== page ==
Have you ever felt bad about cutting someone off in traffic? When you take a free sample at the supermarket, do you feel compelled to purchase the product, or at least pretend you will? It’s rare to face the kind of life-defining, Schindler’s List–esque dilemmas that make heroes or criminals. But almost every day, many of us come across some small moral predicament whose consequences seem insignificant but that nonetheless (sometimes surprisingly) get our consciences wagging their fingers. Don’t lie, cheat, steal, or kill is pretty clear—but what if you’re just stealing a stamp from your employer or telling a fib to your nagging spouse? And what if everyone else is doing it, too?
It would be easy to get the opinion of an ethics professor, someone who has spent his or her career weighing history’s philosophical arguments on right and wrong and distilling a coherent view of what it means to be moral. But if ethics boils down to the Golden Rule—do unto others—then perhaps it’s not an academic definition we should be interested in, but the wisdom of the common conscience. If we believe (or hope) that others are acting in the way in which they would like to be treated, then how are they acting, particularly when no one’s looking?
I set out to conduct a (very informal) survey of 23 friends whom I consider ethical people. Offering them anonymity (names have been changed), I asked them to answer honestly some questions about everyday ethics. A few of their responses surprised me.
1. Is it okay to use work supplies or mail for personal purposes?
Yes with Reservations: 9
Most of the “yea” respondents qualified their answers by stressing moderation. “Did I print out personal documents on company paper? Yes,” explained Sarah, Pilates instructor and escapee from the corporate world. “Did I take the company computer home? No.”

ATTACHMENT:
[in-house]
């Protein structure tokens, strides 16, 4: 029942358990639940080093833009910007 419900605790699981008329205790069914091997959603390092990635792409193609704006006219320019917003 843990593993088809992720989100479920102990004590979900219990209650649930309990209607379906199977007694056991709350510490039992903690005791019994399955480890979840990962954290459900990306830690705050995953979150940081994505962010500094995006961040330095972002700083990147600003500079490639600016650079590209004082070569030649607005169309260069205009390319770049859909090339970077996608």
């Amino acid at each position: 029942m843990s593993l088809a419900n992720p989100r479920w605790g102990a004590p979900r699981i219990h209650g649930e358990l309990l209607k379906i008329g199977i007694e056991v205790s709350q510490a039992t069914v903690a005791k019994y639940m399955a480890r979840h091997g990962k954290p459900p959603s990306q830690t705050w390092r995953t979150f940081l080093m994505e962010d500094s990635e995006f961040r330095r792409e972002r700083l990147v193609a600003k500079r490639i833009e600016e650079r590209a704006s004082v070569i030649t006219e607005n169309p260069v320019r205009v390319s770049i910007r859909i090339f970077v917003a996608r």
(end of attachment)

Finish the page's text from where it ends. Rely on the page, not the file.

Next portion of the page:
Others’ opinions on dipping into the company supply closet were tied to their feelings about their jobs, particularly in terms of whether they felt appreciated or appropriately compensated. “Yes. I get paid $32K a year to work 12-hour days. You owe me that stamp!” expressed a writer friend. Nina, an elementary-school teacher, ’fessed up to taking home toilet paper, after noting how little money she makes.
One respondent, a lobbyist in Washington, D.C., said the culture of the office influences his “borrowing” habits. “When I worked on the Hill, I never used office supplies for personal use. At this job, I do at times.”
However, even respondents who believed it was not okay to use work supplies for personal purposes admitted to moments of weakness. “No,” answered Samantha, who works in retail, “but that doesn’t mean I’m always good about not using an envelope here and there.”
2. You find $20 on a bus seat. Do you ask around to see if anyone dropped it?
Yes with Reservations: 1
The consensus on this seemed pretty clear, although the reasoning behind it varied, from “what goes around comes around” to “people who have to take the bus need their 20 dollars—I know, I’ve been one” to “especially if other people are looking.” The hope, however, was almost always to end up with the “free money.”
But two respondents seemed hesitant to spend it on themselves. One even related how she once found a $20 bill on the street and put it on the windshield of the closest car. “I would rather another person have to make the decision on spending it or not,” she wrote.
For the two friends who said they wouldn’t try to find the money’s rightful owner, the reasoning stemmed from a mistrust in others’ ethics. “No, they will lie and take it,” one female, who works in the nonprofit sector, stated bluntly.
3. Your partner has left his/her email open on your shared computer. Is it okay to take a look at the inbox? What about at a specific email?
Yes with Reservations: 3
Yes with Reservations: 2
It was interesting that the number of people who answered “yes” or even “yes with reservations” dropped by half when it came to reading specific emails, versus just browsing their partner’s inbox. Several people mentioned passing glances but seemed uncomfortable with closer examination or regretted having done it in the past.
Others were more black and white. Said my writer friend, “Definitely not cool to open an email. Even if the subject line is ‘REMEMBER HOW GREAT IT WAS CHEATING ON YOUR BOYFRIEND LAST NIGHT??’” Another male grad student agreed: “Good way to find a ticket on the one-way train to Dumpville.”